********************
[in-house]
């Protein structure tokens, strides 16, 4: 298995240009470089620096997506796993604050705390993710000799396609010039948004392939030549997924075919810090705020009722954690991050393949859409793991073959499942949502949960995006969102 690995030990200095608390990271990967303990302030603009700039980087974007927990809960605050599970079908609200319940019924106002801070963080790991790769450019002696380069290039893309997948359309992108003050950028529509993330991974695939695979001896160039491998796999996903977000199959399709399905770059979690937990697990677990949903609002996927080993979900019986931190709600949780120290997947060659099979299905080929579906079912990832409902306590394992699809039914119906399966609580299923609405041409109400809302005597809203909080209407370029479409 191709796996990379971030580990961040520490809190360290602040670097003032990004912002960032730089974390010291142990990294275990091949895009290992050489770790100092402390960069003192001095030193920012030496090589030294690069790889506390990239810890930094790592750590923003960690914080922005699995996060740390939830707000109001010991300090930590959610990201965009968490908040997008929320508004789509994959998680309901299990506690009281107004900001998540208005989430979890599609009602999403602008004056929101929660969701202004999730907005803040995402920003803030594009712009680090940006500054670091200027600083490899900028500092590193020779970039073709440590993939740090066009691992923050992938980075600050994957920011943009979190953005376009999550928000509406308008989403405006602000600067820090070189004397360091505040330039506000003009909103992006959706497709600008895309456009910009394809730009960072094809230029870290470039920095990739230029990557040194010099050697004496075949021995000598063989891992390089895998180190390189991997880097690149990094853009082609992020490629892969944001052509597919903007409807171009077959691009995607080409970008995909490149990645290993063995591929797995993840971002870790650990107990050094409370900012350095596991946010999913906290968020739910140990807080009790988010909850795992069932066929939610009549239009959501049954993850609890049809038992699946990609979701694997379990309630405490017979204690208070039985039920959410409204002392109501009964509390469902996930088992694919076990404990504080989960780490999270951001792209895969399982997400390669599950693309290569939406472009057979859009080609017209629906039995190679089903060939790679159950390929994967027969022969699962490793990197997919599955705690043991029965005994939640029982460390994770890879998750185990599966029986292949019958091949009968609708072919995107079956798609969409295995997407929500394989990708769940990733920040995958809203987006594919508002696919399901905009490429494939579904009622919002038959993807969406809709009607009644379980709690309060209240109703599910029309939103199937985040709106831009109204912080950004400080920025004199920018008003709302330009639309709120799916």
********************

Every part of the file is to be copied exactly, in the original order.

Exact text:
[in-house]
């Protein structure tokens, strides 16, 4: 298995240009470089620096997506796993604050705390993710000799396609010039948004392939030549997924075919810090705020009722954690991050393949859409793991073959499942949502949960995006969102 690995030990200095608390990271990967303990302030603009700039980087974007927990809960605050599970079908609200319940019924106002801070963080790991790769450019002696380069290039893309997948359309992108003050950028529509993330991974695939695979001896160039491998796999996903977000199959399709399905770059979690937990697990677990949903609002996927080993979900019986931190709600949780120290997947060659099979299905080929579906079912990832409902306590394992699809039914119906399966609580299923609405041409109400809302005597809203909080209407370029479409 191709796996990379971030580990961040520490809190360290602040670097003032990004912002960032730089974390010291142990990294275990091949895009290992050489770790100092402390960069003192001095030193920012030496090589030294690069790889506390990239810890930094790592750590923003960690914080922005699995996060740390939830707000109001010991300090930590959610990201965009968490908040997008929320508004789509994959998680309901299990506690009281107004900001998540208005989430979890599609009602999403602008004056929101929660969701202004999730907005803040995402920003803030594009712009680090940006500054670091200027600083490899900028500092590193020779970039073709440590993939740090066009691992923050992938980075600050994957920011943009979190953005376009999550928000509406308008989403405006602000600067820090070189004397360091505040330039506000003009909103992006959706497709600008895309456009910009394809730009960072094809230029870290470039920095990739230029990557040194010099050697004496075949021995000598063989891992390089895998180190390189991997880097690149990094853009082609992020490629892969944001052509597919903007409807171009077959691009995607080409970008995909490149990645290993063995591929797995993840971002870790650990107990050094409370900012350095596991946010999913906290968020739910140990807080009790988010909850795992069932066929939610009549239009959501049954993850609890049809038992699946990609979701694997379990309630405490017979204690208070039985039920959410409204002392109501009964509390469902996930088992694919076990404990504080989960780490999270951001792209895969399982997400390669599950693309290569939406472009057979859009080609017209629906039995190679089903060939790679159950390929994967027969022969699962490793990197997919599955705690043991029965005994939640029982460390994770890879998750185990599966029986292949019958091949009968609708072919995107079956798609969409295995997407929500394989990708769940990733920040995958809203987006594919508002696919399901905009490429494939579904009622919002038959993807969406809709009607009644379980709690309060209240109703599910029309939103199937985040709106831009109204912080950004400080920025004199920018008003709302330009639309709120799916």